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Software User Manual 59 Risk Analysis Features of the Software One of the most important features of the software is an embedded risk analysis, which places confidence bands around a forecast designed to capture the uncertainty of future jet fuel prices and income growth. The objective is to provide airports with a way to undertake a formal risk analysis for their forecast designed to capture the range of values for these very uncertain drivers of air service. The risk analysis answers the following question: Given my current expectations about jet fuel prices and economic growth, I have created a forecast of enplanements and commercial operations for my airport; what are the High and Low forecasts if I define a range of future jet fuel prices and income growth likely to occur about 90 percent of the time? The embedded risk analysis looks at how accurately jet fuel prices and economic growth have been forecast over the past 20 years. To create an approximate 90 percent confidence band, an analysis was undertaken that compares actual to forecast values and identifies the percentage range of error (high and low) that occurs 90 percent of the time. So for example, monthly heating oil futures prices for a period 12 months forward were com- pared to actual jet fuel prices and the percentage error was measured. A confidence band was constructed, defined as the percentage range (high and low) likely to encompass the error in fore- casting the price of jet fuel 12 months into the future about 90 percent of the time. The same type of confidence band was created for errors in forecasting GDP growth. Further discussion of these embedded analyses is contained in Chapter 4. To apply the embedded risk analysis into the forecast for ACY, recall that the baseline TAF was already modified by assuming that both operations and enplanements would grow by an additional 5 percent per year. What is the confidence band around this forecast given uncertainty of jet fuel prices and income growth? To create the confidence band, go to the Baseline&Scenarios worksheet and press the two buttons : Set Jet Fuel Scenarios based Set Income Scenarios based on Futures Uncertainty on EIA GDP Uncertainty This will overwrite any other assumptions that have been made about future jet fuel prices and income growth, and automatically create Low and High Cases that correspond to a 90 percent confidence band for these two drivers. Other drivers can be modified as well, if desired. The new Baseline and Sensitivity cases can be viewed in the Projections worksheet and in the One-Page Report worksheet. The latter combines the data elements of the implied High and Low cases for jet fuel and income with the enplanements and operations graphs so the user can see the overall results on a single page. However, the graphs also reflect any other Base case or Scenario changes the user may have entered in the Baseline&Scenarios worksheet. Exhibit II-27 shows the One-Page Report for the scenario created for ACY. Interestingly, the Low case in the risk analysis shows a downside for both operations and enplanements that is 10 percent of the Baseline by 2014. The upside is far more modest--on the order of 3.5 percent. Interpreting Results Like any modeling exercise, interpreting results from the software depends almost exclusively on the assumptions the user makes. The software is designed to be a supplement to existing fore- casts. It provides a structured way to: Modify an existing forecast with updated information on existing air services Modify an existing forecast with new growth assumptions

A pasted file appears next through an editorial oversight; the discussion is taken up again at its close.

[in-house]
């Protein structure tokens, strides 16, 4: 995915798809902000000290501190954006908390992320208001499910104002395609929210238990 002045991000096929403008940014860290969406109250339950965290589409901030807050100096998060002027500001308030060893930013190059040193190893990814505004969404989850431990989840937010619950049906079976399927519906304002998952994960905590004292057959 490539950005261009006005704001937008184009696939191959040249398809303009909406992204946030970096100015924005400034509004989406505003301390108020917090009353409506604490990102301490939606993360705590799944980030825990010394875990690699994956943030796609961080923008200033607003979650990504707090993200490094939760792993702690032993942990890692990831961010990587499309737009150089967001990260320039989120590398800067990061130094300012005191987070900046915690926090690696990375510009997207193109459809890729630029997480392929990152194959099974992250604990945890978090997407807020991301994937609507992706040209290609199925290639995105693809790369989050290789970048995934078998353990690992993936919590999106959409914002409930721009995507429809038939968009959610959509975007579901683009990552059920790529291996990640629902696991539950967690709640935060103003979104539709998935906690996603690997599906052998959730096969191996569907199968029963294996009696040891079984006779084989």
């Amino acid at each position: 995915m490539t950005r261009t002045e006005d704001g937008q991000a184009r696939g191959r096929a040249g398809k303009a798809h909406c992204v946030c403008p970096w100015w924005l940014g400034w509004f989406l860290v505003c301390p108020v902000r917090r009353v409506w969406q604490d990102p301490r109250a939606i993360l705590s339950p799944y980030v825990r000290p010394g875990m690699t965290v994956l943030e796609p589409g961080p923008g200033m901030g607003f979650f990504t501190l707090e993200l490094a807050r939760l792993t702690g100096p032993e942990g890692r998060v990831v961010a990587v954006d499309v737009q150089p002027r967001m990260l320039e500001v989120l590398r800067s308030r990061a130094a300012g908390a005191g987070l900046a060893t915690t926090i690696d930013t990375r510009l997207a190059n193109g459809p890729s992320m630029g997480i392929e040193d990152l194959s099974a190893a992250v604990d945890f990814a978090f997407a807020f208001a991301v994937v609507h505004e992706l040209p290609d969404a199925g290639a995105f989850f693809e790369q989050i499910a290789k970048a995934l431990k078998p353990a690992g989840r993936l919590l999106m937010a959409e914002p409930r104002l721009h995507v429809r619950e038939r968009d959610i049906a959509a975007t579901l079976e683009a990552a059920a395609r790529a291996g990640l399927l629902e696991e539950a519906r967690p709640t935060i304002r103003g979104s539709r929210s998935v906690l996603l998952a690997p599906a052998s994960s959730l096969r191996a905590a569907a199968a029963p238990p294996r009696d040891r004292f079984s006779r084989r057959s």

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60 Impact of Jet Fuel Price Uncertainty on Airport Planning and Development Exhibit II-27. Sample risk analysis for ACY.

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Software User Manual 61 Create sensitivity cases by defining ranges for key drivers of air service including jet fuel prices, income growth, inflation, the cost of producing air service (using seat size as a proxy), competition at the airport, and competition from nearby large and medium hub airports Utilize a more formal risk analysis of the forecast based on the likely range of error in forecast- ing two key air service drivers: jet fuel prices and income growth The software will produce useful results when reasonable and consistent assumptions are applied. In such cases, it may be a useful tool for airport sponsors to examine the downside and upside of their future air services and the implications for airport finances and future development. One way to judge the results of the analysis is to compare it to the accuracy of the TAF in recent years. On the TAFHistory worksheet, the user will find a comparison of forecast and actual operations for the TAF beginning in 2003. The summary for ACY is shown in Exhibit II-28. The example for ACY illustrates one of the key motivations for the creation of the software: unanticipated spikes in jet fuel prices accompanied by sudden and unanticipated slow-down in the economy can produce dramatic and unanticipated reductions in air services. Thus, examin- ing the potential impact of sudden changes in jet fuel prices and in income growth is prudent for those interested in the consequences of changes in air services at airports. Exhibit II-28. TAFHistory worksheet. ACY Air Carrier + Air Taxi Operations: TAF Predicted vs. Actual 37,000 32,000 27,000 22,000 17,000 12,000 7,000 2,000 2004 2005 2006 2007 2008 2009 TAF 2003 TAF 2004 TAF 2005 TAF 2006 TAF 2007 TAF 2008 Actual